The number one business travel destination with the world’s largest economy, the USA’s traditionally close relationship with the UK is ever more critical as we depart the EU trade bloc, fuelling more British business travel to the region than ever before, says Sasha Wood.
Natural trading partners, the USA and the UK have historically been firm economic friends. Today we have $1.2trillion tied up in each other’s economies, and the USA is the UK’s largest export market for goods and services, accounting for 18.9% of total exports in the year ending March 2019, according to the Office for National Statistics (ONS).
While the UK is dwarfed by the USA’s juggernaut economy – the world’s largest – it’s nevertheless the USA’s fourth largest export market, accounting for more trade than any other European nation by a wide margin. Goods traded trans-Atlantic include electronics and food and drink. UK products are in demand in the USA and have a strong reputation for quality. Emerging categories include English sparkling wines, cheese, and gin, and UK services are also highly valued, with £65.2billion worth of services exported to the States between 2018 and 2019
Crucially, Britain is the USA’s largest international investor, representing 18% of foreign direct investment, more than Japan and Canada, and significantly more than the fastgrowing economies of India and China
In fact, UK businesses support more than a million jobs across the Atlantic, including almost a quarter in manufacturing, a sector where the UK is the single biggest investor at $232billion, says the CBI. British companies create jobs in every State too, with the lion’s share in Texas, followed by New York and California. US firms support a similar chunk of workers in the UK.
The close relationship between the two nations is even more vital as the UK leaves the EU trading bloc, though there are signs that negotiating a fresh free trade agreement with the USA may take longer than first thought.
Addressing the anticipated shift, CBI’s International Director, Ben Digby, is optimistic: “It is a source of great pride and credit to the UK and the USA that our two nations have the largest bilateral trade and investment relationship in the world. “Trade is not all about free trade agreements – there is so much we can do now to improve it. The first priority is protecting what we’ve already got by ensuring continuity in trade when the UK leaves the EU. Westminster and Washington must then focus on things that can be done now, such as mutual recognition of professional qualifications, greater regulatory collaboration and making the case for free trade together on the international stage… these are low hanging fruits.”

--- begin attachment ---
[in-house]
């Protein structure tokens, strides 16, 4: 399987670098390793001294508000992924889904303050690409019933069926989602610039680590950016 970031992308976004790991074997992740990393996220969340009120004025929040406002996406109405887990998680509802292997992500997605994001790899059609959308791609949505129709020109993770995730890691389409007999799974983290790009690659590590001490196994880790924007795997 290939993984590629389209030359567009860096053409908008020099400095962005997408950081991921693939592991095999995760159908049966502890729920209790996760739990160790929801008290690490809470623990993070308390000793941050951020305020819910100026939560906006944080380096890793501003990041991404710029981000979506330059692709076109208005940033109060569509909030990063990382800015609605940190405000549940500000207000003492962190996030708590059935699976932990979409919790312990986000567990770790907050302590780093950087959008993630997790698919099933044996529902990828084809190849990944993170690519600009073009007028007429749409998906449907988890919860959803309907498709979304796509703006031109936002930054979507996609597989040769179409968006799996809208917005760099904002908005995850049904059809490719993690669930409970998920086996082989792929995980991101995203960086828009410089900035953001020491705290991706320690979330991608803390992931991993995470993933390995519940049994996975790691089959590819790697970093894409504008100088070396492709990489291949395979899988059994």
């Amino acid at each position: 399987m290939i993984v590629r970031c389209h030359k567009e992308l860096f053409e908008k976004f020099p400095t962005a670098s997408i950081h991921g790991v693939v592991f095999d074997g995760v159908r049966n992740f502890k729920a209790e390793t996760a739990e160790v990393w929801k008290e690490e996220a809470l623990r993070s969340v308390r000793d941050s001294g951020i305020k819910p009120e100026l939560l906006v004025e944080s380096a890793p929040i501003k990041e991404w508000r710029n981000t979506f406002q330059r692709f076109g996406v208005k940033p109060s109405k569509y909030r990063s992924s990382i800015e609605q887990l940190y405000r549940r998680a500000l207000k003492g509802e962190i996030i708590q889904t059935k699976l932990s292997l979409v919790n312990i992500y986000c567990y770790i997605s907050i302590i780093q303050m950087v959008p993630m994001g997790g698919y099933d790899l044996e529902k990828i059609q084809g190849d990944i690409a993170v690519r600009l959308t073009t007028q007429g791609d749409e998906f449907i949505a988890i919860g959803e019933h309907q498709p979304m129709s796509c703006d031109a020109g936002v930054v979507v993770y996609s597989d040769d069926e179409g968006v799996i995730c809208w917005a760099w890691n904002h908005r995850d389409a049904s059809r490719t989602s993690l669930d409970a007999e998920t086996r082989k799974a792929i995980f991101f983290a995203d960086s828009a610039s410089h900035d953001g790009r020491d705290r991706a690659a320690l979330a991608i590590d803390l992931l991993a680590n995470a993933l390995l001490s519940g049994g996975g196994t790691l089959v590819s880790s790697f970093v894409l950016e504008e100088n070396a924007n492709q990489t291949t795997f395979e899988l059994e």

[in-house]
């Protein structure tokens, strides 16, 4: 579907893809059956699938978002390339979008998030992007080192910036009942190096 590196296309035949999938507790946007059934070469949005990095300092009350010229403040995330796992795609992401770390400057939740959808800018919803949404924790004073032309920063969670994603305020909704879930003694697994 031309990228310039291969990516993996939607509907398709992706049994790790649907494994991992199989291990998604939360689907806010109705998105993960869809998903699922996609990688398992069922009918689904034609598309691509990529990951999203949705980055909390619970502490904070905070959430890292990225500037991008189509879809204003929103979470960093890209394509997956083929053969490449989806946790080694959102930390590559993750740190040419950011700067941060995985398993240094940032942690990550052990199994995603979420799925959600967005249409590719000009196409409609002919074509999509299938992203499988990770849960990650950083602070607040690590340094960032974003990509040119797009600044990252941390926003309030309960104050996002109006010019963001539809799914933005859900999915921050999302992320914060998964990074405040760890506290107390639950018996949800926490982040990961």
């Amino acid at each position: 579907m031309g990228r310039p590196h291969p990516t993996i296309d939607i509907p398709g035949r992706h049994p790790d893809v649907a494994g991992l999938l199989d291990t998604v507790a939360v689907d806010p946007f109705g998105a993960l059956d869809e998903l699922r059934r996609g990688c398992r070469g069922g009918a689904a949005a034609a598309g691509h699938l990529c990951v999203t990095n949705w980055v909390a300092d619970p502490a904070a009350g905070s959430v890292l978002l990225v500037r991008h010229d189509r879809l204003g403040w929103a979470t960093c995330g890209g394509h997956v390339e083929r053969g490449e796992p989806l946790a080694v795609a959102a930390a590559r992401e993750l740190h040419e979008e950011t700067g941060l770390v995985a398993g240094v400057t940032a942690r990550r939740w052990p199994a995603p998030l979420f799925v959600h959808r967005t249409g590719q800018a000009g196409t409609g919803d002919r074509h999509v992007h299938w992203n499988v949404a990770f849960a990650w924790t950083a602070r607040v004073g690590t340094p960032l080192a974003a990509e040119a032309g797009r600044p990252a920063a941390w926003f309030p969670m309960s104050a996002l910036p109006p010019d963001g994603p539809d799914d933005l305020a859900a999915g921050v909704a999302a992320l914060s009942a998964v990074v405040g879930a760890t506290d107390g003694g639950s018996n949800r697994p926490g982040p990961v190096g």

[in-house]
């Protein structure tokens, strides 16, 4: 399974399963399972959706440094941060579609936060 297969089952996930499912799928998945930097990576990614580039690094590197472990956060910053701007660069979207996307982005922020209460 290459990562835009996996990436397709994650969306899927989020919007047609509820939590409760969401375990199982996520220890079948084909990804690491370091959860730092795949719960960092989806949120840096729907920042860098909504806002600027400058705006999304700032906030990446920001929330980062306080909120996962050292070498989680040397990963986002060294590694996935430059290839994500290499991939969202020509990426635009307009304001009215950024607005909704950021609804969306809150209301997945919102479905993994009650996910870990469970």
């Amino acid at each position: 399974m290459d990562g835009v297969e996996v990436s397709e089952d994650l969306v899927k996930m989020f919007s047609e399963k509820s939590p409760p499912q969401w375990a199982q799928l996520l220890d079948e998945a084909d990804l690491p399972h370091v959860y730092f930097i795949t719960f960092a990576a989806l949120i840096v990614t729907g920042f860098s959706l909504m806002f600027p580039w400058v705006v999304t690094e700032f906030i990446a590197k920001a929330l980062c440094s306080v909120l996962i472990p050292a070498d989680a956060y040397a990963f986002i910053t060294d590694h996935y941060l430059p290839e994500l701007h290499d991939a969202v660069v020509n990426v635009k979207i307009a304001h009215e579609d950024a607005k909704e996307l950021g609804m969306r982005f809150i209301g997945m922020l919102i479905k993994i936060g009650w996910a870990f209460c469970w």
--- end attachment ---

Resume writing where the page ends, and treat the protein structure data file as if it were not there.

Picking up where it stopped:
Among the region’s key cities for international business, everyone wants a bite of the Big Apple. Globally New York is the biggest business travel destination according to data from Big Four TMC Egencia. British Airways’ On Business program for SMEs shows the number of business travellers flying between London Gatwick and New York’s JFK airport rose by 10% in 2018 on what is traditionally a leisure route. What’s more, nearly $5.5billion worth of goods were shipped to the UK from New York.
While finance is obviously the mainstay of New York’s Wall Streetbased businesses, and it’s East Coast counterpart Boston thrives on high technology, down south it’s black gold that’s king. Houston no longer produces so much as co-ordinates the industry, acting as a chief technical centre employing hundreds of thousands of highly-skilled engineers. Its proximity to the Gulf of Mexico also makes the area critical for trade.
The famously forward-thinking City by the Bay, San Francisco has become a major international tech hub and also features in Egencia’s top 25 business destinations, along with Chicago, Boston, and Los Angeles.
There’s a clear mutual dependency between the Americans and the British that’s only set to be cemented further post-Brexit. So it’s little wonder the USA remains the UK’s single biggest business travel destination.
Air New Zealand:
Flies Heathrow to Los Angeles (ends Oct 2020).
Flies from Heathrow to Charlotte, Chicago, Dallas Fort Worth, Philadelphia, Los Angeles, Miami, Phoenix, Raleigh Durham, New York and, from March 2020, Boston. Also flies to Philadelphia from Manchester, Glasgow and Edinburgh,
Serves the following US cities: Atlanta, Austin, Baltimore, Boston, Charleston, Chicago, Dallas, Denver, Houston, Las Vegas, Miami, Nashville, New Orleans, New York, Orlando, Philadelphia, Phoenix, Pittsburgh, San Diego, San Francisco, San Jose, Seattle, Tampa and Washington.
Delta Air Lines:
Flies from Heathrow to Atlanta, Boston, Detroit, Minneapolis, New York, Portland (summer) and Salt Lake City; from Edinburgh to New York and Boston (summer); and Glasgow to New York (summer).
Flies Gatwick to Boston, LA, Miami, New York, Orlando, San Francisco and Tampa.
Flies from Manchester to Houston.
Flies Heathrow to New York, Chicago, Washington-Dulles, Houston, Denver, Los Angeles and San Francisco; from Manchester and Edinburgh to New York; and seasonally from Edinburgh to Chicago and Washington, and from Glasgow to New York.
Flies from Heathrow to Atlanta, Boston, LA, Las Vegas, Miami, New York, San Francisco and Seattle; from Manchester to Atlanta, Boston, Las Vegas, New York, Orlando and LA; and to Orlando from Gatwick, Glasgow and Belfast.
Information correct at time of publication: December 2019